We've said it before and we'll say it again (and again and again), honey badgers are remarkably fearless.

Field guide Sahara Wulfsohn captured this astonishing footage while on a recent safari in South Africa's Sabi Sand Game Reserve. Wulfsohn received word from a fellow ranger that a leopard had been seen near Kirkman's Kamp and – eager to give his guests a glimpse of Africa's most elusive big cat – he pointed his vehicle in the direction of the reported sighting. He arrived on the scene to the sight of leopard stalking slowly through a tamboti thicket. 

"I didn't notice initially, but there was a young honey badger a few metres away from us, and about 10 metres away from the leopard. When I realised what was about to happen I could hardly believe my eyes," Wulfsohn told Latest Sightings.

With the sort of careful determination that only leopards possess, the cat slinked closer to the badger until it was almost touching its prey. "The leopard launched its attack in a fury of claw and tooth," Wulfsohn recalls. The young badger put up a fight, but was no match for the much larger predator who pinned its quarry to the ground and looked set to dispatch it. But before it had the chance, mom charged to the rescue. With typical badger boldness, she noisily launched herself at the big cat sending it scurrying for safety.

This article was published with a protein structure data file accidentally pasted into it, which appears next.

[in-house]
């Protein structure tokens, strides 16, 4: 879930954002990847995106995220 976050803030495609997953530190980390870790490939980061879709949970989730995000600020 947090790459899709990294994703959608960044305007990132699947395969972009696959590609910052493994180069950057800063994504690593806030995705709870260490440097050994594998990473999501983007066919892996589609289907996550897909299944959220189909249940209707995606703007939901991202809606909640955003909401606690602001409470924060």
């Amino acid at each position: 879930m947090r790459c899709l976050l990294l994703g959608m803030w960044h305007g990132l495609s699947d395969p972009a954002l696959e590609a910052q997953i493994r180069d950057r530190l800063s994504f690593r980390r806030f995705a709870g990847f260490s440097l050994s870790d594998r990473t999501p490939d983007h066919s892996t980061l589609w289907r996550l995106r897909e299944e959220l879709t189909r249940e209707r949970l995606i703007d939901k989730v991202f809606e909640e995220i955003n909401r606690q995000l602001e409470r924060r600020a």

Honey badgers are sometimes called ratels – derived from the Afrikaans word for rattle – and this boisterous mama badger certainly lives up to the title. Her daring rescue mission proved successful and the sighting ended with the mother dragging her adolescent kit into a nearby burrow. According to Wulfsohn, "the young badger had probably broken its front right leg, but will almost certainly survive thanks to the strength and protection of its mother."

The honey badger's relatively small size and nocturnal habits make it difficult to spot in the wild, so catching a glimpse of one of these crafty carnivores is a special treat (extra special if you are lucky enough to witness a badger showing off the legendary ferocity that has become the stuff of viral videos). In addition to their undeniable pluckiness, badgers also have very thick, loose-fitting skin which is tough for predators to penetrate. 

While it's rare to see a badger on the losing end of a predatory brawl, they do sometimes succumb to larger attackers. While on safari in South Africa's Kruger National Park earlier this year, photographer Sheila Grobbelaar came across a Nile crocodile with a fresh badger carcass clasped firmly in its jaws: